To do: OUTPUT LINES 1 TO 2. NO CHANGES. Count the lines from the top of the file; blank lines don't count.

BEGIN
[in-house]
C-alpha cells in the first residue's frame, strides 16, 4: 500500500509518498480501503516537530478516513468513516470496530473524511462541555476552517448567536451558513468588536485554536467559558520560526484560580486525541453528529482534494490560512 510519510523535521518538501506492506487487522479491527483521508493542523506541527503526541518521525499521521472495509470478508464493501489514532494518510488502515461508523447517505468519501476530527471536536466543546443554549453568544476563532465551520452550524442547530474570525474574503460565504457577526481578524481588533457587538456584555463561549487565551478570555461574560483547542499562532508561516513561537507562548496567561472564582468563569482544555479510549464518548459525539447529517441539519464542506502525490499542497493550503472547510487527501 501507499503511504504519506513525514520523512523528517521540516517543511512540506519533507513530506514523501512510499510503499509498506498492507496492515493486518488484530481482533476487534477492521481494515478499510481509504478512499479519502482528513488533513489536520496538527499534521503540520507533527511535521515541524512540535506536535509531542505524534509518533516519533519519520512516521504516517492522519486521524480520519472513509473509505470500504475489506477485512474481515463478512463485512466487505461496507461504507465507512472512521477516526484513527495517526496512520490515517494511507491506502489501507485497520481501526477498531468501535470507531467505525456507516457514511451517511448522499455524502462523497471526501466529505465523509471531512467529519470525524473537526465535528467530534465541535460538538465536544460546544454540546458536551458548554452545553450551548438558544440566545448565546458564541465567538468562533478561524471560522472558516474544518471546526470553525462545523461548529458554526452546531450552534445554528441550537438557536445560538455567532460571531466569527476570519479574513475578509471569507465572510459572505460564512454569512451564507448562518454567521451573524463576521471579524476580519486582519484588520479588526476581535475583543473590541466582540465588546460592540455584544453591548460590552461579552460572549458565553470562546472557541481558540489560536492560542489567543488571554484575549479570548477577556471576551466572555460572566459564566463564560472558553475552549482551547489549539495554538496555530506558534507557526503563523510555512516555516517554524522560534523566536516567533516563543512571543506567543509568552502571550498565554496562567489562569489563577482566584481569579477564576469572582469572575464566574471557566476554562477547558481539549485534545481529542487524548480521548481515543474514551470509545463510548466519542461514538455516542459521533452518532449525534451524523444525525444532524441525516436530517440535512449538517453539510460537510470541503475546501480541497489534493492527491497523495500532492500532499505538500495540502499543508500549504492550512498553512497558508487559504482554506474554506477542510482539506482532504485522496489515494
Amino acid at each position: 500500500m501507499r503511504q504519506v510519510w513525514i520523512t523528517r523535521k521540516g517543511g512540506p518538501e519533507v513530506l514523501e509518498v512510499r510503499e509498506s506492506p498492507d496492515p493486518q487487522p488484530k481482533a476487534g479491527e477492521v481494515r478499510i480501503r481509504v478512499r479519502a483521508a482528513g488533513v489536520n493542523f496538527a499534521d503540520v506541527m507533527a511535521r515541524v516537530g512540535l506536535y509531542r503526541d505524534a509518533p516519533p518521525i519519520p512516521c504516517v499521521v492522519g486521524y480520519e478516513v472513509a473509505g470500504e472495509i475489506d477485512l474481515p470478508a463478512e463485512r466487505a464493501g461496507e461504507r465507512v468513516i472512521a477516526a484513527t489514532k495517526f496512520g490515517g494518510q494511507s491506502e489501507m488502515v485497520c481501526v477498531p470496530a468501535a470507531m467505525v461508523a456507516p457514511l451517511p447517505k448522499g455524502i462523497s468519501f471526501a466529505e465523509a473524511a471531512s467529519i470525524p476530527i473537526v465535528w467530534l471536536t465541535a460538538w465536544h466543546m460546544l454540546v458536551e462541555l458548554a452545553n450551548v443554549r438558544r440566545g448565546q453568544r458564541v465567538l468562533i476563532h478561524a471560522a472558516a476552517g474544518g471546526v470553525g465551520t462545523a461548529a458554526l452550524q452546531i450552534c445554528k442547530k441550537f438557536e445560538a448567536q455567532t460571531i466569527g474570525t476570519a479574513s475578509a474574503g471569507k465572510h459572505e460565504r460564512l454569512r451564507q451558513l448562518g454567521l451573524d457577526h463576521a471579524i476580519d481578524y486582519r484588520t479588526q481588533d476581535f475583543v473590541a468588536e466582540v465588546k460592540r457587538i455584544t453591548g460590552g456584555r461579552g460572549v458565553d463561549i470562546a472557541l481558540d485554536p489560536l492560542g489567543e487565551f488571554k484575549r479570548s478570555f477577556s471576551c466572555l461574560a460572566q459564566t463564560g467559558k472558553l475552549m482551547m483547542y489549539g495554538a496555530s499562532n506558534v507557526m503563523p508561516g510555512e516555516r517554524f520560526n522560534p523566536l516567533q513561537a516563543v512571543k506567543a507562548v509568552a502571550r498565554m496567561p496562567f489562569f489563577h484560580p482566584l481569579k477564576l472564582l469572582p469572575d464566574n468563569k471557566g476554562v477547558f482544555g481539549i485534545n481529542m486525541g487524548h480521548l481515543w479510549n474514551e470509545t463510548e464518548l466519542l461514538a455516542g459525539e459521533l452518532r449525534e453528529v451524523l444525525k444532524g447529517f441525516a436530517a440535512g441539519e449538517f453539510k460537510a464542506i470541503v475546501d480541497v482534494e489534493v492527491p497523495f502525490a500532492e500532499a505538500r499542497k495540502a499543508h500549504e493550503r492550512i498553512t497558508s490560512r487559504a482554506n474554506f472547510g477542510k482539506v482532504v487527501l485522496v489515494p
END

[in-house]
C-alpha cells in the first residue's frame, strides 16, 4: 500500500509518498480501503516537530478516513468513516470496530473524511462541555476552517448567536451558513468588536485554536467559558520560526484560580486525541453528529482534494490560512 510519510523535521518538501506492506487487522479491527483521508493542523506541527503526541518521525499521521472495509470478508464493501489514532494518510488502515461508523447517505468519501476530527471536536466543546443554549453568544476563532465551520452550524442547530474570525474574503460565504457577526481578524481588533457587538456584555463561549487565551478570555461574560483547542499562532508561516513561537507562548496567561472564582468563569482544555479510549464518548459525539447529517441539519464542506502525490499542497493550503472547510487527501 501507499503511504504519506513525514520523512523528517521540516517543511512540506519533507513530506514523501512510499510503499509498506498492507496492515493486518488484530481482533476487534477492521481494515478499510481509504478512499479519502482528513488533513489536520496538527499534521503540520507533527511535521515541524512540535506536535509531542505524534509518533516519533519519520512516521504516517492522519486521524480520519472513509473509505470500504475489506477485512474481515463478512463485512466487505461496507461504507465507512472512521477516526484513527495517526496512520490515517494511507491506502489501507485497520481501526477498531468501535470507531467505525456507516457514511451517511448522499455524502462523497471526501466529505465523509471531512467529519470525524473537526465535528467530534465541535460538538465536544460546544454540546458536551458548554452545553450551548438558544440566545448565546458564541465567538468562533478561524471560522472558516474544518471546526470553525462545523461548529458554526452546531450552534445554528441550537438557536445560538455567532460571531466569527476570519479574513475578509471569507465572510459572505460564512454569512451564507448562518454567521451573524463576521471579524476580519486582519484588520479588526476581535475583543473590541466582540465588546460592540455584544453591548460590552461579552460572549458565553470562546472557541481558540489560536492560542489567543488571554484575549479570548477577556471576551466572555460572566459564566463564560472558553475552549482551547489549539495554538496555530506558534507557526503563523510555512516555516517554524522560534523566536516567533516563543512571543506567543509568552502571550498565554496562567489562569489563577482566584481569579477564576469572582469572575464566574471557566476554562477547558481539549485534545481529542487524548480521548481515543474514551470509545463510548466519542461514538455516542459521533452518532449525534451524523444525525444532524441525516436530517440535512449538517453539510460537510470541503475546501480541497489534493492527491497523495500532492500532499505538500495540502499543508500549504492550512498553512497558508487559504482554506474554506477542510482539506482532504485522496489515494